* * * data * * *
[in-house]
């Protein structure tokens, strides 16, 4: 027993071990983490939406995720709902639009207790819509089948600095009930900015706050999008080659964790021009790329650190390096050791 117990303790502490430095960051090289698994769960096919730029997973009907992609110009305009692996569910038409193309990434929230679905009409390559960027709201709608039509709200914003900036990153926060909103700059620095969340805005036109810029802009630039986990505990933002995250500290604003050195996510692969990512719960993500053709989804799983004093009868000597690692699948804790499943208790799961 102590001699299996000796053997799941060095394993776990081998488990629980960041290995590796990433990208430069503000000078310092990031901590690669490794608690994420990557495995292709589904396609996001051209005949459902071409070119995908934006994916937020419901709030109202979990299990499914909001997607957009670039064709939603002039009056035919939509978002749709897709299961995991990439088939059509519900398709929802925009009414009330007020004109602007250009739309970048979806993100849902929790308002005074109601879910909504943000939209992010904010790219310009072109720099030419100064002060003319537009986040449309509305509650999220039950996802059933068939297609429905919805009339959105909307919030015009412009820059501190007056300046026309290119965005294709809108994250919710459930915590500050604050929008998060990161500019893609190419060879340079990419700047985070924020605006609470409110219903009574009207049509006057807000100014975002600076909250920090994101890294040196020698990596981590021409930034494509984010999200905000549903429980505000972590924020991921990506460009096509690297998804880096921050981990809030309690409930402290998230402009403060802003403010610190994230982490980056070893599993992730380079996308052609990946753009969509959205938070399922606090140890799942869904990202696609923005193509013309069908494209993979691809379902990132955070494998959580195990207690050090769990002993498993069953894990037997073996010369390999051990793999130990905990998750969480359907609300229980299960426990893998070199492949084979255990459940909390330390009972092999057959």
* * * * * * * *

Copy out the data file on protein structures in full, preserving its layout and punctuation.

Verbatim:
[in-house]
């Protein structure tokens, strides 16, 4: 027993071990983490939406995720709902639009207790819509089948600095009930900015706050999008080659964790021009790329650190390096050791 117990303790502490430095960051090289698994769960096919730029997973009907992609110009305009692996569910038409193309990434929230679905009409390559960027709201709608039509709200914003900036990153926060909103700059620095969340805005036109810029802009630039986990505990933002995250500290604003050195996510692969990512719960993500053709989804799983004093009868000597690692699948804790499943208790799961 102590001699299996000796053997799941060095394993776990081998488990629980960041290995590796990433990208430069503000000078310092990031901590690669490794608690994420990557495995292709589904396609996001051209005949459902071409070119995908934006994916937020419901709030109202979990299990499914909001997607957009670039064709939603002039009056035919939509978002749709897709299961995991990439088939059509519900398709929802925009009414009330007020004109602007250009739309970048979806993100849902929790308002005074109601879910909504943000939209992010904010790219310009072109720099030419100064002060003319537009986040449309509305509650999220039950996802059933068939297609429905919805009339959105909307919030015009412009820059501190007056300046026309290119965005294709809108994250919710459930915590500050604050929008998060990161500019893609190419060879340079990419700047985070924020605006609470409110219903009574009207049509006057807000100014975002600076909250920090994101890294040196020698990596981590021409930034494509984010999200905000549903429980505000972590924020991921990506460009096509690297998804880096921050981990809030309690409930402290998230402009403060802003403010610190994230982490980056070893599993992730380079996308052609990946753009969509959205938070399922606090140890799942869904990202696609923005193509013309069908494209993979691809379902990132955070494998959580195990207690050090769990002993498993069953894990037997073996010369390999051990793999130990905990998750969480359907609300229980299960426990893998070199492949084979255990459940909390330390009972092999057959």